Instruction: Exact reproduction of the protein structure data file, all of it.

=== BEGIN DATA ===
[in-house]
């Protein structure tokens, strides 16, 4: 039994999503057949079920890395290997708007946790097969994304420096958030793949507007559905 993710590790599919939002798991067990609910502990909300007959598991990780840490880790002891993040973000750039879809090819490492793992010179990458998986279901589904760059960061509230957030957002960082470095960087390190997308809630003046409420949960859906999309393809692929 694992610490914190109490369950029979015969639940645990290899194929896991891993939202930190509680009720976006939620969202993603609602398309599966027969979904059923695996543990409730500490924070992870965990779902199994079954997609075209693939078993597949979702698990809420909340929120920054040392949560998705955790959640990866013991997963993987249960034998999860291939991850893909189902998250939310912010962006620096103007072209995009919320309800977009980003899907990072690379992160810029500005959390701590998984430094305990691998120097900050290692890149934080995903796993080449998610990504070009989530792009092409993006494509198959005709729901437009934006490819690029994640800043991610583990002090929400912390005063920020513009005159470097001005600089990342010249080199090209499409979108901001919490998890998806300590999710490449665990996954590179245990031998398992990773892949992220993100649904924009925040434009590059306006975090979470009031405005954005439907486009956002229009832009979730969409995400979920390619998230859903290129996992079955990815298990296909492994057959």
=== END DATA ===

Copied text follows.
[in-house]
């Protein structure tokens, strides 16, 4: 039994999503057949079920890395290997708007946790097969994304420096958030793949507007559905 993710590790599919939002798991067990609910502990909300007959598991990780840490880790002891993040973000750039879809090819490492793992010179990458998986279901589904760059960061509230957030957002960082470095960087390190997308809630003046409420949960859906999309393809692929 694992610490914190109490369950029979015969639940645990290899194929896991891993939202930190509680009720976006939620969202993603609602398309599966027969979904059923695996543990409730500490924070992870965990779902199994079954997609075209693939078993597949979702698990809420909340929120920054040392949560998705955790959640990866013991997963993987249960034998999860291939991850893909189902998250939310912010962006620096103007072209995009919320309800977009980003899907990072690379992160810029500005959390701590998984430094305990691998120097900050290692890149934080995903796993080449998610990504070009989530792009092409993006494509198959005709729901437009934006490819690029994640800043991610583990002090929400912390005063920020513009005159470097001005600089990342010249080199090209499409979108901001919490998890998806300590999710490449665990996954590179245990031998398992990773892949992220993100649904924009925040434009590059306006975090979470009031405005954005439907486009956002229009832009979730969409995400979920390619998230859903290129996992079955990815298990296909492994057959």